One school made sure that a student's furry friend was remembered in the yearbook.
Andrew "AJ" Schalk, 16, a junior at Stafford High School in Fredericksburg, Virginia, goes to school every day with his service dog, Alpha.
Schalk told ABC News that he and Alpha, a black Labrador, were paired Jan. 2, 2014, after Schalk was diagnosed with type 1 diabetes on July 9, 2009.
Getting Alpha was a community affair, as Schalk had to raise $25,000 to get his dog trained properly, and leaned on his classmates along with his parents' co-workers and friends.
He said of Alpha, "He can predict 20 to 40 minutes before my blood sugar goes low or high, and that saves me from huge blood sugar spikes and drops and also benefits my health overall."
So when Alpha was finally able to accompany Schalk at Stafford High starting last year, he said, the students "were so excited to see him in the hallways," adding that students had been hearing about him for years, thanks to multiple fundraisers.
The students took to Alpha so much, they wanted to include him in the 2017 yearbook.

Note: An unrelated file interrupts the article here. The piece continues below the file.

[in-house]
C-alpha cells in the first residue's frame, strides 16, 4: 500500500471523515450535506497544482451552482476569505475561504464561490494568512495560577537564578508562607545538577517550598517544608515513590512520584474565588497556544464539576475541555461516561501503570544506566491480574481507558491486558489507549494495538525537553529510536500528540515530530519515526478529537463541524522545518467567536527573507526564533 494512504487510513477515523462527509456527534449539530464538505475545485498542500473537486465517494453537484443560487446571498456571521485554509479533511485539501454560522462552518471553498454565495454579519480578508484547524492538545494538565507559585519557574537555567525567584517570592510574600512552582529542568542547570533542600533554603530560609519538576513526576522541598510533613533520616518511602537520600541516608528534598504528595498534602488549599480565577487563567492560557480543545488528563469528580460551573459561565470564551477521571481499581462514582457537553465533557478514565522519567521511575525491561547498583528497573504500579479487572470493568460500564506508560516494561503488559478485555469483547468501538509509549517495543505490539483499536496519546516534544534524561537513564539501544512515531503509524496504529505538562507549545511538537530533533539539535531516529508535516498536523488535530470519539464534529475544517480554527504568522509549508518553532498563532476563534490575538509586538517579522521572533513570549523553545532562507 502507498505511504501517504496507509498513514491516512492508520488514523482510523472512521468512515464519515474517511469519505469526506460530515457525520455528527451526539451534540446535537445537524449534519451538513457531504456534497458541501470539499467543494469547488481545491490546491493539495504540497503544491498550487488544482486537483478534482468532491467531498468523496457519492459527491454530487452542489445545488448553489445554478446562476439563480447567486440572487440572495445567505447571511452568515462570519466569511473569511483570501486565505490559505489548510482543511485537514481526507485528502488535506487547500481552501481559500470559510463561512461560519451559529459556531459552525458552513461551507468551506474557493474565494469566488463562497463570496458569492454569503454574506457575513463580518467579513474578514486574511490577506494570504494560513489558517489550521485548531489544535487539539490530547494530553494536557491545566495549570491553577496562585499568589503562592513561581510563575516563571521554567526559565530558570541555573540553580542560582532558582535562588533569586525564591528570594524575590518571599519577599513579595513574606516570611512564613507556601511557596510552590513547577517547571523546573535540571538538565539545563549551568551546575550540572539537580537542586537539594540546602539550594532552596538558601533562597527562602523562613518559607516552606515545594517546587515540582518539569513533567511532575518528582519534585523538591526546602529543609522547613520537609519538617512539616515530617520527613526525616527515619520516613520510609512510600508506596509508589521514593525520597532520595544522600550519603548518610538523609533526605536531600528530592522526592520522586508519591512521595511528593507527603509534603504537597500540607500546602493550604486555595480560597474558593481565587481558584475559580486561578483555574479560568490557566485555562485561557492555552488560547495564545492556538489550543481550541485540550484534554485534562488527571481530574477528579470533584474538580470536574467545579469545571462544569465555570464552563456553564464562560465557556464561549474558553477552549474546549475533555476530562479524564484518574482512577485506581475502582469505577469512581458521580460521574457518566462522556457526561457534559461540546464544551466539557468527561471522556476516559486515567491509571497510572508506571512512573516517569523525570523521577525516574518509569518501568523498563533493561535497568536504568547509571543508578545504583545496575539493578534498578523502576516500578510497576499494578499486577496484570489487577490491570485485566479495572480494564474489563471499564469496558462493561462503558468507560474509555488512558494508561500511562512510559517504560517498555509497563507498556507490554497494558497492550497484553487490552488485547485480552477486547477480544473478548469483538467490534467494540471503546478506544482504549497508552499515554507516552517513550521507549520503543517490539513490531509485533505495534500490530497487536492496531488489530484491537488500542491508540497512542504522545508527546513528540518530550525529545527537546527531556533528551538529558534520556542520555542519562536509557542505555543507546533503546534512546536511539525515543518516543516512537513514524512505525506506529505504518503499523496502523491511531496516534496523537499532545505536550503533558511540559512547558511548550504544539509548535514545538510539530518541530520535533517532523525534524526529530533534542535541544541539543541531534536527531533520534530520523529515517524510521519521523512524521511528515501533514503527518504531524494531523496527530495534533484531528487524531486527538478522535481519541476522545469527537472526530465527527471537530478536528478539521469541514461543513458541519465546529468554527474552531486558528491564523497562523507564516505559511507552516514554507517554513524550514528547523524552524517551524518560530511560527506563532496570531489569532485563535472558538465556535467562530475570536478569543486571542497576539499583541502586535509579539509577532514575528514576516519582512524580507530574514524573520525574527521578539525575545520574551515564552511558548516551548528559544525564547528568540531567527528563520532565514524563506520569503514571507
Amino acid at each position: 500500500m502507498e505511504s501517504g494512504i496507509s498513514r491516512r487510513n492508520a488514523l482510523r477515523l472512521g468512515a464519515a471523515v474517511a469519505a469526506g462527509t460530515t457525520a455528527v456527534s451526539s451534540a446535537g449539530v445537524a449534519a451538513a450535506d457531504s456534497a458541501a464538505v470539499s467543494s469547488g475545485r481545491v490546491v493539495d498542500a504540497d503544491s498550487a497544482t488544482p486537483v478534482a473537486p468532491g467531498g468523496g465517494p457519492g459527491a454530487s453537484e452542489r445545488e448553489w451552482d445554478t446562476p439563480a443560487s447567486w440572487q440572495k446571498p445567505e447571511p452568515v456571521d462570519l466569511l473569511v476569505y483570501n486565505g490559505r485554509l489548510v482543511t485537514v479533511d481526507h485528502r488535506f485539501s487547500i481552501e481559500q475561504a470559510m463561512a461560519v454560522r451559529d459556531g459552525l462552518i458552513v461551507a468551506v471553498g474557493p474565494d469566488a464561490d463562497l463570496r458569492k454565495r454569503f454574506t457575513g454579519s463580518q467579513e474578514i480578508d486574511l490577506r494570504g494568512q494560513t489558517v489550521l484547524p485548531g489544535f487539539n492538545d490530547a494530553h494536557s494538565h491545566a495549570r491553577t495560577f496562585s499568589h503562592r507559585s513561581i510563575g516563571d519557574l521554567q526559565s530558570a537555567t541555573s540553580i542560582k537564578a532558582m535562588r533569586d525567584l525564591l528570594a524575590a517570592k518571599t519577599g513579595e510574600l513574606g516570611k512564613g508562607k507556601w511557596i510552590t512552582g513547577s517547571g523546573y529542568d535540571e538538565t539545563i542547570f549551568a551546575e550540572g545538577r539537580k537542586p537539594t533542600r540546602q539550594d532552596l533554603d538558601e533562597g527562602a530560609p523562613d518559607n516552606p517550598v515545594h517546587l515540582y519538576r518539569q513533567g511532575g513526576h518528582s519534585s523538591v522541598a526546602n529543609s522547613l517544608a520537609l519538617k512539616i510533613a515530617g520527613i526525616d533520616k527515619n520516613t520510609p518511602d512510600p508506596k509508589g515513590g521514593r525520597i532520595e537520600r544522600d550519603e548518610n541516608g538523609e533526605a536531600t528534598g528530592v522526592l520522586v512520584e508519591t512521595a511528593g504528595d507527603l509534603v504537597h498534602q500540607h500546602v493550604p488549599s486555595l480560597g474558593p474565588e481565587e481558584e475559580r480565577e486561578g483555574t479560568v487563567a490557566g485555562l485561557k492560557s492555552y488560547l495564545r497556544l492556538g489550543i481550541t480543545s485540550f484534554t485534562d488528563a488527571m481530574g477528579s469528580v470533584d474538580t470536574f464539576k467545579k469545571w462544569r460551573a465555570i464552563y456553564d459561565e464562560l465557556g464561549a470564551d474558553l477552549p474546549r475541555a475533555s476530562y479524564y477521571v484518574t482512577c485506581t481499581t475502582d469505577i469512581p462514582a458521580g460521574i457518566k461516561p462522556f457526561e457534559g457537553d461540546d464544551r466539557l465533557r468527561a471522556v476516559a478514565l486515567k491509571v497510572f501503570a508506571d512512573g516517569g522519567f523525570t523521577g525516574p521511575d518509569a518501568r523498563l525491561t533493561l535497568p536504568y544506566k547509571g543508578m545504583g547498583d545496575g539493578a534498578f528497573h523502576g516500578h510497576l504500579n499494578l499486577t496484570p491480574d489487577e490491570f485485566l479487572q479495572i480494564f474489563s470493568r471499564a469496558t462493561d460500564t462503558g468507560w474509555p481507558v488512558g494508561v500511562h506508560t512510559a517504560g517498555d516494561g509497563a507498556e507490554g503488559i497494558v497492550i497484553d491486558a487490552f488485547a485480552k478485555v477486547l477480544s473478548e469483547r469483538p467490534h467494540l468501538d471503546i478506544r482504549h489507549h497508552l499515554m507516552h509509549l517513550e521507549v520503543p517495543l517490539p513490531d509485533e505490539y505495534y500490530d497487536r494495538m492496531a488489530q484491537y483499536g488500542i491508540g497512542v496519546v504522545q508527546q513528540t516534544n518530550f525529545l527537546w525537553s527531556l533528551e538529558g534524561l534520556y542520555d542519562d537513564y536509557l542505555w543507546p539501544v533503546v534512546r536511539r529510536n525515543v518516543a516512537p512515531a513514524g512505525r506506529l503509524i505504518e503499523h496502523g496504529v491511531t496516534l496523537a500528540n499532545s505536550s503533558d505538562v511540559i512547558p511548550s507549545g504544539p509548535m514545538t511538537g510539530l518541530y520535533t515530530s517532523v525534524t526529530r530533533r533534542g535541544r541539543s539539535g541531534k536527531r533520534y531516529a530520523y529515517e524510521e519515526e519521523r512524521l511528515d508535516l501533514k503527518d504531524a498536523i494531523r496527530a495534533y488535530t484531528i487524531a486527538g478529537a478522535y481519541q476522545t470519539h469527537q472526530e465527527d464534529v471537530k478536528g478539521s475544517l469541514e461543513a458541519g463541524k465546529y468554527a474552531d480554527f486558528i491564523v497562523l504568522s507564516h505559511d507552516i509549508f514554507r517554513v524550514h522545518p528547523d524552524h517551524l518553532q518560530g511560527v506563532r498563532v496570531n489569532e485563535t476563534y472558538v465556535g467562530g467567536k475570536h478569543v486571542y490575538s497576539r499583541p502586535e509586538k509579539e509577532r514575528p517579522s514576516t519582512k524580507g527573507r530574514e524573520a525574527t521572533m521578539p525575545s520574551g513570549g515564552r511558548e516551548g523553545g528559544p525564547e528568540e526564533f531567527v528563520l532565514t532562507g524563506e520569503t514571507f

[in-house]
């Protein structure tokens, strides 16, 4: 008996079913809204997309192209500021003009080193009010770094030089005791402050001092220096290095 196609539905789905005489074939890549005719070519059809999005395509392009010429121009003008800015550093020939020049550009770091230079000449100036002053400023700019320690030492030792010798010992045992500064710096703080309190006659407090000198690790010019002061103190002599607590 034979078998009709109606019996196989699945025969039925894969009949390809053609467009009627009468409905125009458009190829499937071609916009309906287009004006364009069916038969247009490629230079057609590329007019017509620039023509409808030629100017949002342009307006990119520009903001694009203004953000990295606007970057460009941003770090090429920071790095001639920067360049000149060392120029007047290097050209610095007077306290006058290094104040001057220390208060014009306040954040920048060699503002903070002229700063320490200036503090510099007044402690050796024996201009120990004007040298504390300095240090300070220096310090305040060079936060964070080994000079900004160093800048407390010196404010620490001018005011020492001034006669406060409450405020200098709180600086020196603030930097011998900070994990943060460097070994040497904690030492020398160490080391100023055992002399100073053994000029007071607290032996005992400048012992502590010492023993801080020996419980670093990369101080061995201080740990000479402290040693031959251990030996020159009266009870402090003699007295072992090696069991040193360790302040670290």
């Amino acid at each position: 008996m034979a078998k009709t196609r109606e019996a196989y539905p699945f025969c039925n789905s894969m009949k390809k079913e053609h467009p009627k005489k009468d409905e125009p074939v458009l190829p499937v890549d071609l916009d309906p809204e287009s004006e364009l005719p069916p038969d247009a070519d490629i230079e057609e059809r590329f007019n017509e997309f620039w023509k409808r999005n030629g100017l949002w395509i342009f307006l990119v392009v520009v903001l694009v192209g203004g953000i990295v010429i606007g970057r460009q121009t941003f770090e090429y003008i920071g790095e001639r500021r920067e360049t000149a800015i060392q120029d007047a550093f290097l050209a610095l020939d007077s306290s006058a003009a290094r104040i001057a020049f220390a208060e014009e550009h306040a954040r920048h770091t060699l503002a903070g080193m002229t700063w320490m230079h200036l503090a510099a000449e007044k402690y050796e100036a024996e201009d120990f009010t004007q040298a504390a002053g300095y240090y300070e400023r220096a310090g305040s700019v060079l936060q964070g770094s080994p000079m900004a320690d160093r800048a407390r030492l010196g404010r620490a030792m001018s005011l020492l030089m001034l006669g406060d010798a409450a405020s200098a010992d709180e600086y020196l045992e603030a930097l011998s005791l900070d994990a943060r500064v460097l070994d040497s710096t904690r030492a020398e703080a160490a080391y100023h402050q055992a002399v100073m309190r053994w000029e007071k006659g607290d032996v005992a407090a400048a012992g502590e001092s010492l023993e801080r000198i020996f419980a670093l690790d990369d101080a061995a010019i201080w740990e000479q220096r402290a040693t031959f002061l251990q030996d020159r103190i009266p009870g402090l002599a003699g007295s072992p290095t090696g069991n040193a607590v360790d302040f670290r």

Schalk recalled the students "loved the idea of having him in there because he's been such a big part of the Stafford community. It was so easy to get him in."
Principal Joseph Lewis said in a statement to ABC News that including Alpha in the yearbook "was just fun to do."
"Beyond this, Alpha is just a part of everyday school life here at Stafford High School, as much as any student is," the statement continued.
they put his service dog in the yearbook i'm CRYING pic.twitter.com/yU47kpKnwA— diana bloom (@nycstheplacetob) May 18, 2017
Schalk said he loved the way Alpha's photo turned out, with his head barely in the box.
"It's quite funny," he said. "I love it."
Schalk said it's important for his community to know that not only is Alpha a "great companion" but also that "he's saved my life before."
"Service dogs are very important, and Alpha has had a great benefit in my life," he said. "You wouldn't think that having a disability is a blessing ... but Alpha has turned a disability into a much more positive experience for me."